Dr. George W. Fish, one of the early physicians of Genesee county, located in the township of Genesee in 1836. A little later he removed to Flint, where he practiced until 1846. His health failing about this time, he went to Central American and stayed for some time, identifying himself with the Panama Railroad Company. A few years later he went to China, where he remained for seven years in the interests of the board of missions as head of the medical department. while in china, he was appointed United States consul to fill a vacancy at Hong Kong. At the beginning of the war Doctor Fish returned to American and entered the army as brigade surgeon, and when he had fulfilled his duty to his country returned to Flint and resumed his active professional life. He was later appointed United States consul at Tunis, Africa. His death occurred in 1871.

In 1846 Dr. Joseph W. Graham came from Owosso to Fenton and remained there in practice until about 1851,. When he removed to Flint. About two years later, he left Flint and located in New Albany, Indiana, from which place he afterwards removed to Chicago, where he died. In 1850 Dr. William B. Cole came to Fenton. After a few years he retired from practice and held several township offices. He finally went to Pontiac, Oakland County, where, in 1871, he purchased a half interest in the Pontiac Jacksonian from the widow the its former proprietor, D. H. Solis. He soon became the sole proprietor of the paper, but in May, 1872, he sold an interest to Mr. Sheridan and in the fall of the same year the firm moved the office and material to Ludington, Michigan, where the publication became known as the Ludington Appeal.

Tom Davisonville in 1844 came Dr. Elbridge G. Gale, a native of Massachusetts and a graduate of the medical college of Castleton, Vermont. He practiced there with success until 1851, after which he became interested in politics. He was elected to the Legislature for several terms and was a delegate to the constitutional convention in 1850. Soon after this he entirely withdrew from the practice of medicine and devoted hi efforts to t farming and sheep raising. His successor in practice was Doctor R. N. Murray, of Atlas.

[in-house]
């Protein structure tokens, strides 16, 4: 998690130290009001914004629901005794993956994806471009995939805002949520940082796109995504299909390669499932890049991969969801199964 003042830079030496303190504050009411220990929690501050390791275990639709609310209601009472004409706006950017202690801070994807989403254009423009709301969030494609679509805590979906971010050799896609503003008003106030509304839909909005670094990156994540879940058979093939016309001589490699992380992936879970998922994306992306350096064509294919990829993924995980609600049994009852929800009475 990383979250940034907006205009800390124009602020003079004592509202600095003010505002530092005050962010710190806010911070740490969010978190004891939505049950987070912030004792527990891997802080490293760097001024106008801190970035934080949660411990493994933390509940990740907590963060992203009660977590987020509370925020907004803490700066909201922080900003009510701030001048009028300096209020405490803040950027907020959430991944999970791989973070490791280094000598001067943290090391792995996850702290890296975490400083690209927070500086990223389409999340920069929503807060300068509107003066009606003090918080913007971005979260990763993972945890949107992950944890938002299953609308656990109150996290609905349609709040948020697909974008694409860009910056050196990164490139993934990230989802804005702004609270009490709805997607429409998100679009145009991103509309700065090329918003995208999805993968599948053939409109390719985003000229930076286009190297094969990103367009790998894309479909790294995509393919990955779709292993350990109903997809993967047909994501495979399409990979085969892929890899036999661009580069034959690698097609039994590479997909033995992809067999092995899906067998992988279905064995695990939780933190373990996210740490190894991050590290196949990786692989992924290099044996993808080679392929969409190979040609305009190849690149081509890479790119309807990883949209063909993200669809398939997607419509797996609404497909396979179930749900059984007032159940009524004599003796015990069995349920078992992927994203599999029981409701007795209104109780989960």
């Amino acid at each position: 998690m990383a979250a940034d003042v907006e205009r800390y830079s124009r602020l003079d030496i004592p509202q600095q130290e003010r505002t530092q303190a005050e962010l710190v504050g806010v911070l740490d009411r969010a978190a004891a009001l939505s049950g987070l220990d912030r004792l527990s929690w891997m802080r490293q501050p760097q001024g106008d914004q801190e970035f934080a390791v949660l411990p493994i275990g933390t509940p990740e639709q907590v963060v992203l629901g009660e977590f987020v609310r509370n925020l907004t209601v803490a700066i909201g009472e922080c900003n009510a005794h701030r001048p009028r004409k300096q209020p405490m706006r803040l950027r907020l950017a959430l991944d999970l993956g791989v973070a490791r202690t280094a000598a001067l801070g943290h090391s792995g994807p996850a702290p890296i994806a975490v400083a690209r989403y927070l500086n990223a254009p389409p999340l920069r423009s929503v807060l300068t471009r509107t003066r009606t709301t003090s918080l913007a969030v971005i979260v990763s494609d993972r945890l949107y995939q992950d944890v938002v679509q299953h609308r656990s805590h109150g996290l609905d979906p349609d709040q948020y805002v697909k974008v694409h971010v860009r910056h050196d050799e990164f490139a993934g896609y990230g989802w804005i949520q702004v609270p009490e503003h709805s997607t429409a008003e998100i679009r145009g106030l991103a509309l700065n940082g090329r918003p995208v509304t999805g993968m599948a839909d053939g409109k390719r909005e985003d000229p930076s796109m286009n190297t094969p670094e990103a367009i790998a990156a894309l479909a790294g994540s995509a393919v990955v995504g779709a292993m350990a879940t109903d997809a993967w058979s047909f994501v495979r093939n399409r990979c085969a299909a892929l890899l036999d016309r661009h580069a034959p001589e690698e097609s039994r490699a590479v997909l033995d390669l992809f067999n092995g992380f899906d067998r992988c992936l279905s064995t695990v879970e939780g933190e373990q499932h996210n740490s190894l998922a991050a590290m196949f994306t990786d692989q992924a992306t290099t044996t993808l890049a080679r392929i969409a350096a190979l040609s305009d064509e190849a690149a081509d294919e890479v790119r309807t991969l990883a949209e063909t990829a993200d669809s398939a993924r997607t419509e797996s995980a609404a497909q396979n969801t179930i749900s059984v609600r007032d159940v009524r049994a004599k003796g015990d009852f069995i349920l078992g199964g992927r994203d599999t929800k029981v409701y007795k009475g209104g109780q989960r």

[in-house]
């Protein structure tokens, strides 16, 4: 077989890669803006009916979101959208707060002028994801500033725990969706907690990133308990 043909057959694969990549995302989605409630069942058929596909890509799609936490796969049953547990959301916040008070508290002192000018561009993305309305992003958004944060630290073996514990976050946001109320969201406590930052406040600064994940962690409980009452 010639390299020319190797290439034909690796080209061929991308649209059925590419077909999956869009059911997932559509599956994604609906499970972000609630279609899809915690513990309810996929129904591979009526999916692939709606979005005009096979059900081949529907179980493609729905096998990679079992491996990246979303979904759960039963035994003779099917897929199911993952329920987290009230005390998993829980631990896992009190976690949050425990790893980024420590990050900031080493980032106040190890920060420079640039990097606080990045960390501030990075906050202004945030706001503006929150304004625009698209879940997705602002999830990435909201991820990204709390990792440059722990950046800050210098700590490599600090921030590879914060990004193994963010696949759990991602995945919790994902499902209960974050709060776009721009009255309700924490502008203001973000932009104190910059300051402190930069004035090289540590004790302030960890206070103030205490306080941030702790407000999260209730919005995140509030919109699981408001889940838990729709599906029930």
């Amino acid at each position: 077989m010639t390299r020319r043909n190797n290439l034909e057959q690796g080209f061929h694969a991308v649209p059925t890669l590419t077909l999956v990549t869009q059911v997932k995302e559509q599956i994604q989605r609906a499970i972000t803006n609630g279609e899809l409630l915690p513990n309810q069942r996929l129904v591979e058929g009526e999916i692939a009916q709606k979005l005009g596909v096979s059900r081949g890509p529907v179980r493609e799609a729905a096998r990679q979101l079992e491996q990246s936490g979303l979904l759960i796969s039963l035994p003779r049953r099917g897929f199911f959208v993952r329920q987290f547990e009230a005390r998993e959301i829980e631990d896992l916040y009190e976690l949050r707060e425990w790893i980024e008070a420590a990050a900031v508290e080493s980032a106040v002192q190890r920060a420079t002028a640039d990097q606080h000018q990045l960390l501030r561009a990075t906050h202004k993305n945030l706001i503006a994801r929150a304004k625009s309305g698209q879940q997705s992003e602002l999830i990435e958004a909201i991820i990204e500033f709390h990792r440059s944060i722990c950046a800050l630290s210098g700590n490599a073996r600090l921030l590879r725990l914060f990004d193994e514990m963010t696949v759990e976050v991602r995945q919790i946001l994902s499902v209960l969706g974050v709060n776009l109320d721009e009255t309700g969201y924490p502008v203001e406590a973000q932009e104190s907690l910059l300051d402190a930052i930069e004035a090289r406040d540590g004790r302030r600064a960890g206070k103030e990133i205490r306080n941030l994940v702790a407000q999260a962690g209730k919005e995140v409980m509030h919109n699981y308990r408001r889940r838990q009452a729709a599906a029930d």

At Goodrich, in 1846, Dr. Joseph Eastman entered the practice of medicine. He afterwards removed to a farm in Davison township and still later removed to the city of Flint, where he died in 1878. About 1842 flushing welcomed a resident physician in Doctor Miller, who practiced there for many years, afterwards going to Springfield, Oakland County, and still later to Winona, Michigan.

In 1847 Dr. H. C. Fairbank, who was born in Wayne County, New York, and was a graduate of the Willoughby University and of the Western Reserve College, of Cleveland, Ohio, commenced practice in the village of Flint with Dr. R. D. Lamond. In 1848 Doctor Fairbanks went to Grand Bland and entered practice there, being associated with the veteran Doctor King. This professional partner ship continued for a year and a half, when Doctor King retired to his farm. Doctor Fairbank remaining in Grand Blanc until November, 1864, when he removed to Flint.

All of these men were practitioners of the "old school" of allopathy. Later came exponents of homeopathy, the pioneer of this branch of the profession being Dr. I. N. Eldridge, of Flint. Doctor Eldridge was a graduate of the Homeopathic Medical College of new York and also of Cleveland, Ohio, and was one of the oldest homeopathic practitioners in the state. In 1847 he was one of the eight physicians present at the formation of the first Michigan Institute of Homeopathy. He came to Michigan from Livingston County, New York, in 1847, locating first in Ann Arbor, coming to Flint in a professional way in 1850 and settling here permanently a little later. He had a business partner in Dr. E. F. Olds, who, however, only remained in Flint for a short time, going later to South Lyon, Oakland County, and later to Howell. Dr. William S. Cornelius came to Flint a short time after Doctor Eldridge, but removed after a few years of practice. About this time came Dr. Lewis Taylor, who located in Flushing. Dr. Charles M. Putnam established himself in Flint about 1864. Dr. C. S. Eldridge practiced in Flint in 1865. Dr. J. G. Malcolm next came in 1866, remained a number of years and then removed to Memphis, Tennessee. Dr. A. J. Adams commenced to practice in Flint in 1873. The list of homeopathic physicians in Genesee County, as given in the "Annual (homeopathic Directory" for 1878 is as follows: I. N. Eldridge, C. M. Putnam, A. J. Adams, C. A. Hughes, and M. E. Hughes, Flint; Lewis Taylor, Flushing; R. F. Knapp, Fenton; A. Austin, Argentine; J. Parks, Gaines.